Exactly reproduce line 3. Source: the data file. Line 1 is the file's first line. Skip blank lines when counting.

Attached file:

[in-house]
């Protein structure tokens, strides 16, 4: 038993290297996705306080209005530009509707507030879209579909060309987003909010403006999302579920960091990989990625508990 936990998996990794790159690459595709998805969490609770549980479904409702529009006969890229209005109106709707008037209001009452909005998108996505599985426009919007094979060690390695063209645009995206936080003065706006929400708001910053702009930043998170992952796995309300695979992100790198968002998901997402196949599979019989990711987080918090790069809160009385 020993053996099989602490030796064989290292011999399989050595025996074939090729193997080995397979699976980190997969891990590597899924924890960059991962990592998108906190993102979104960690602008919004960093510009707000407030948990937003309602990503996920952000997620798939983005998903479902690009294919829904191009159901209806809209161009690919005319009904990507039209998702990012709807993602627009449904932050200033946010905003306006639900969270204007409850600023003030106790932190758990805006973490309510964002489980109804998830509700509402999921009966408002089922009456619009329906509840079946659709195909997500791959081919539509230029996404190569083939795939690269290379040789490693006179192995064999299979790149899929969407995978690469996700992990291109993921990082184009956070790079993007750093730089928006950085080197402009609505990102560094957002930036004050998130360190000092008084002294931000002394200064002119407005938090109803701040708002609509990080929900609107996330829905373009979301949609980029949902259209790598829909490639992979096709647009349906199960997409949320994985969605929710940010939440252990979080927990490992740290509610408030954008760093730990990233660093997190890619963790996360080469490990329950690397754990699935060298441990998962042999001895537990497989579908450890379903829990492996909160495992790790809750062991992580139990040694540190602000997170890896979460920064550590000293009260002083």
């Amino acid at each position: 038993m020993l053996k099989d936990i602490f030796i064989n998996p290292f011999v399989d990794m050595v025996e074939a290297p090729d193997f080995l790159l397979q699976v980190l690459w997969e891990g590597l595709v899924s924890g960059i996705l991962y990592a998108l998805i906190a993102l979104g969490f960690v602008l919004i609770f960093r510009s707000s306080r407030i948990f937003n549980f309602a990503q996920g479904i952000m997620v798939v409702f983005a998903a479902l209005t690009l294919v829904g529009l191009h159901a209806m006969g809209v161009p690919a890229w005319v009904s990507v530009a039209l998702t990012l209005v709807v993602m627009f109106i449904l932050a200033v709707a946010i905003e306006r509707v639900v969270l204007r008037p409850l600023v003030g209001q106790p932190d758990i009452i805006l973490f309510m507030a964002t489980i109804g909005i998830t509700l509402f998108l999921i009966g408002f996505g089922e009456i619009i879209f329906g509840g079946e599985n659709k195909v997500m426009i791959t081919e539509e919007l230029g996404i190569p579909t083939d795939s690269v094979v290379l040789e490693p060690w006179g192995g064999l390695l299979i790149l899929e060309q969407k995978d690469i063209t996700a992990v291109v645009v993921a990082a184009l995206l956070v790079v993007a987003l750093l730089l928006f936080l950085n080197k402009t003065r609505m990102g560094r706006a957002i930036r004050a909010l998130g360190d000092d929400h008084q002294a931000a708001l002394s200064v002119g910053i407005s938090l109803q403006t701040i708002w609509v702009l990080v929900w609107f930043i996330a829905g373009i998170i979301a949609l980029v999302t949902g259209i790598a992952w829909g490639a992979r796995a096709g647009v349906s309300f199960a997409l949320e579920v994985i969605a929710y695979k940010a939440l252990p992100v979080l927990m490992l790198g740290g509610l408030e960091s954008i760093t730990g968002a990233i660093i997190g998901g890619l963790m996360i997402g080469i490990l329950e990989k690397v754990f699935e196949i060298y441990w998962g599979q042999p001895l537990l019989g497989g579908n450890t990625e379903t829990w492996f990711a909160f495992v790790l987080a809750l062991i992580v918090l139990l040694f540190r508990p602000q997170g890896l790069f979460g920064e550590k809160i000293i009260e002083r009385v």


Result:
């Amino acid at each position: 038993m020993l053996k099989d936990i602490f030796i064989n998996p290292f011999v399989d990794m050595v025996e074939a290297p090729d193997f080995l790159l397979q699976v980190l690459w997969e891990g590597l595709v899924s924890g960059i996705l991962y990592a998108l998805i906190a993102l979104g969490f960690v602008l919004i609770f960093r510009s707000s306080r407030i948990f937003n549980f309602a990503q996920g479904i952000m997620v798939v409702f983005a998903a479902l209005t690009l294919v829904g529009l191009h159901a209806m006969g809209v161009p690919a890229w005319v009904s990507v530009a039209l998702t990012l209005v709807v993602m627009f109106i449904l932050a200033v709707a946010i905003e306006r509707v639900v969270l204007r008037p409850l600023v003030g209001q106790p932190d758990i009452i805006l973490f309510m507030a964002t489980i109804g909005i998830t509700l509402f998108l999921i009966g408002f996505g089922e009456i619009i879209f329906g509840g079946e599985n659709k195909v997500m426009i791959t081919e539509e919007l230029g996404i190569p579909t083939d795939s690269v094979v290379l040789e490693p060690w006179g192995g064999l390695l299979i790149l899929e060309q969407k995978d690469i063209t996700a992990v291109v645009v993921a990082a184009l995206l956070v790079v993007a987003l750093l730089l928006f936080l950085n080197k402009t003065r609505m990102g560094r706006a957002i930036r004050a909010l998130g360190d000092d929400h008084q002294a931000a708001l002394s200064v002119g910053i407005s938090l109803q403006t701040i708002w609509v702009l990080v929900w609107f930043i996330a829905g373009i998170i979301a949609l980029v999302t949902g259209i790598a992952w829909g490639a992979r796995a096709g647009v349906s309300f199960a997409l949320e579920v994985i969605a929710y695979k940010a939440l252990p992100v979080l927990m490992l790198g740290g509610l408030e960091s954008i760093t730990g968002a990233i660093i997190g998901g890619l963790m996360i997402g080469i490990l329950e990989k690397v754990f699935e196949i060298y441990w998962g599979q042999p001895l537990l019989g497989g579908n450890t990625e379903t829990w492996f990711a909160f495992v790790l987080a809750l062991i992580v918090l139990l040694f540190r508990p602000q997170g890896l790069f979460g920064e550590k809160i000293i009260e002083r009385v």